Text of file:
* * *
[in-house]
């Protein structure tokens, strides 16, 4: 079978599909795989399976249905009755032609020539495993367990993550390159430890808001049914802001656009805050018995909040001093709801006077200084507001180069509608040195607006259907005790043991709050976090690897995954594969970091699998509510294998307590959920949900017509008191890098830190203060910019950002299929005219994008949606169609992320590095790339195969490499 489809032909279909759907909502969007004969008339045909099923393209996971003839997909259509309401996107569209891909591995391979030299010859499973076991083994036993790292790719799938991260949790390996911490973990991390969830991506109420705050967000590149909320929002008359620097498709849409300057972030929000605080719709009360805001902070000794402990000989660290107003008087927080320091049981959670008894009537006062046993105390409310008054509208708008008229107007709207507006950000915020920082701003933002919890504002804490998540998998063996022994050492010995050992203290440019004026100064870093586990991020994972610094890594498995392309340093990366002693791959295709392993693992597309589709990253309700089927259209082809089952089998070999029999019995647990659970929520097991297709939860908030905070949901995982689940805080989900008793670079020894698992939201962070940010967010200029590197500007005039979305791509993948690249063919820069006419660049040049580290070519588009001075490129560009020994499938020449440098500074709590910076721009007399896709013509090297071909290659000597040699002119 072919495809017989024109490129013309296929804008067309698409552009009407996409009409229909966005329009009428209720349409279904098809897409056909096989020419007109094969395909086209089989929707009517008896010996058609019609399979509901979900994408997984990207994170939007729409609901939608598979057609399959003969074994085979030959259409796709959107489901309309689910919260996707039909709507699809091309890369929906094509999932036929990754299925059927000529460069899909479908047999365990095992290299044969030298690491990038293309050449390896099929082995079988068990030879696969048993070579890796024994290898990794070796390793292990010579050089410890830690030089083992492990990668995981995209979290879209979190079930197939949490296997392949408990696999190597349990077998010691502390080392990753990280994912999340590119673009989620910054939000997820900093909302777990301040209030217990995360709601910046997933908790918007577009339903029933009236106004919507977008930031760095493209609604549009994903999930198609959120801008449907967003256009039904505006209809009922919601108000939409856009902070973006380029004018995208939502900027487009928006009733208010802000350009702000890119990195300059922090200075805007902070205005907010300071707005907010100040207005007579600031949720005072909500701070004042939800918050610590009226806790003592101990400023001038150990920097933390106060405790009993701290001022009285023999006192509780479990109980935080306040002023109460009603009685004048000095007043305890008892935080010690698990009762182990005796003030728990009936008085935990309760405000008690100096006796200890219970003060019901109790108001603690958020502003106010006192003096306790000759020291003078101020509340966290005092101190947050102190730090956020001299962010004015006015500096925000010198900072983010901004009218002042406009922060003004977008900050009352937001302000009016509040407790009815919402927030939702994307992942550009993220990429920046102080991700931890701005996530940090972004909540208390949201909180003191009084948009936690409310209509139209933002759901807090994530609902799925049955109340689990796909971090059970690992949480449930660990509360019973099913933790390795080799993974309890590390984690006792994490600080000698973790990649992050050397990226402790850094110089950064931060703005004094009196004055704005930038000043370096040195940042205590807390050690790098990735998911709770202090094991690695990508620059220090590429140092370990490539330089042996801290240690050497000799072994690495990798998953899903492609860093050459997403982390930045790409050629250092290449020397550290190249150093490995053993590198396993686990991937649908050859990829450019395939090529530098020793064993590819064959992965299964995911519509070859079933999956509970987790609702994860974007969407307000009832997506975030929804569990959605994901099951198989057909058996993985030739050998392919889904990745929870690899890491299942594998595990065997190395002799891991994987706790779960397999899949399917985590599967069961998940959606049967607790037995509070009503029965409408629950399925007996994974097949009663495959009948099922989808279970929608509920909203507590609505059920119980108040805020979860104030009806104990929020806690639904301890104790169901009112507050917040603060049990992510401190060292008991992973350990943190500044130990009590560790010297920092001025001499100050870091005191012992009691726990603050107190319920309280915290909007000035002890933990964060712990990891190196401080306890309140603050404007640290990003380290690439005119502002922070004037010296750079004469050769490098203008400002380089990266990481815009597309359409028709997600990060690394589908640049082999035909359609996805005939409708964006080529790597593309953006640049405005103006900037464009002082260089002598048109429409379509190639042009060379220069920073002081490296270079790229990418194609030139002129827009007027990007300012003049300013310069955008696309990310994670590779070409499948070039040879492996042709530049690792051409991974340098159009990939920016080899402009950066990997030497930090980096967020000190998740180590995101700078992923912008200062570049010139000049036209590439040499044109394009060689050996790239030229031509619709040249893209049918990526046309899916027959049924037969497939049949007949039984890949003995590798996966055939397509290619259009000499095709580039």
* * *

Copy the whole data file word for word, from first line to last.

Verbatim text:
[in-house]
């Protein structure tokens, strides 16, 4: 079978599909795989399976249905009755032609020539495993367990993550390159430890808001049914802001656009805050018995909040001093709801006077200084507001180069509608040195607006259907005790043991709050976090690897995954594969970091699998509510294998307590959920949900017509008191890098830190203060910019950002299929005219994008949606169609992320590095790339195969490499 489809032909279909759907909502969007004969008339045909099923393209996971003839997909259509309401996107569209891909591995391979030299010859499973076991083994036993790292790719799938991260949790390996911490973990991390969830991506109420705050967000590149909320929002008359620097498709849409300057972030929000605080719709009360805001902070000794402990000989660290107003008087927080320091049981959670008894009537006062046993105390409310008054509208708008008229107007709207507006950000915020920082701003933002919890504002804490998540998998063996022994050492010995050992203290440019004026100064870093586990991020994972610094890594498995392309340093990366002693791959295709392993693992597309589709990253309700089927259209082809089952089998070999029999019995647990659970929520097991297709939860908030905070949901995982689940805080989900008793670079020894698992939201962070940010967010200029590197500007005039979305791509993948690249063919820069006419660049040049580290070519588009001075490129560009020994499938020449440098500074709590910076721009007399896709013509090297071909290659000597040699002119 072919495809017989024109490129013309296929804008067309698409552009009407996409009409229909966005329009009428209720349409279904098809897409056909096989020419007109094969395909086209089989929707009517008896010996058609019609399979509901979900994408997984990207994170939007729409609901939608598979057609399959003969074994085979030959259409796709959107489901309309689910919260996707039909709507699809091309890369929906094509999932036929990754299925059927000529460069899909479908047999365990095992290299044969030298690491990038293309050449390896099929082995079988068990030879696969048993070579890796024994290898990794070796390793292990010579050089410890830690030089083992492990990668995981995209979290879209979190079930197939949490296997392949408990696999190597349990077998010691502390080392990753990280994912999340590119673009989620910054939000997820900093909302777990301040209030217990995360709601910046997933908790918007577009339903029933009236106004919507977008930031760095493209609604549009994903999930198609959120801008449907967003256009039904505006209809009922919601108000939409856009902070973006380029004018995208939502900027487009928006009733208010802000350009702000890119990195300059922090200075805007902070205005907010300071707005907010100040207005007579600031949720005072909500701070004042939800918050610590009226806790003592101990400023001038150990920097933390106060405790009993701290001022009285023999006192509780479990109980935080306040002023109460009603009685004048000095007043305890008892935080010690698990009762182990005796003030728990009936008085935990309760405000008690100096006796200890219970003060019901109790108001603690958020502003106010006192003096306790000759020291003078101020509340966290005092101190947050102190730090956020001299962010004015006015500096925000010198900072983010901004009218002042406009922060003004977008900050009352937001302000009016509040407790009815919402927030939702994307992942550009993220990429920046102080991700931890701005996530940090972004909540208390949201909180003191009084948009936690409310209509139209933002759901807090994530609902799925049955109340689990796909971090059970690992949480449930660990509360019973099913933790390795080799993974309890590390984690006792994490600080000698973790990649992050050397990226402790850094110089950064931060703005004094009196004055704005930038000043370096040195940042205590807390050690790098990735998911709770202090094991690695990508620059220090590429140092370990490539330089042996801290240690050497000799072994690495990798998953899903492609860093050459997403982390930045790409050629250092290449020397550290190249150093490995053993590198396993686990991937649908050859990829450019395939090529530098020793064993590819064959992965299964995911519509070859079933999956509970987790609702994860974007969407307000009832997506975030929804569990959605994901099951198989057909058996993985030739050998392919889904990745929870690899890491299942594998595990065997190395002799891991994987706790779960397999899949399917985590599967069961998940959606049967607790037995509070009503029965409408629950399925007996994974097949009663495959009948099922989808279970929608509920909203507590609505059920119980108040805020979860104030009806104990929020806690639904301890104790169901009112507050917040603060049990992510401190060292008991992973350990943190500044130990009590560790010297920092001025001499100050870091005191012992009691726990603050107190319920309280915290909007000035002890933990964060712990990891190196401080306890309140603050404007640290990003380290690439005119502002922070004037010296750079004469050769490098203008400002380089990266990481815009597309359409028709997600990060690394589908640049082999035909359609996805005939409708964006080529790597593309953006640049405005103006900037464009002082260089002598048109429409379509190639042009060379220069920073002081490296270079790229990418194609030139002129827009007027990007300012003049300013310069955008696309990310994670590779070409499948070039040879492996042709530049690792051409991974340098159009990939920016080899402009950066990997030497930090980096967020000190998740180590995101700078992923912008200062570049010139000049036209590439040499044109394009060689050996790239030229031509619709040249893209049918990526046309899916027959049924037969497939049949007949039984890949003995590798996966055939397509290619259009000499095709580039």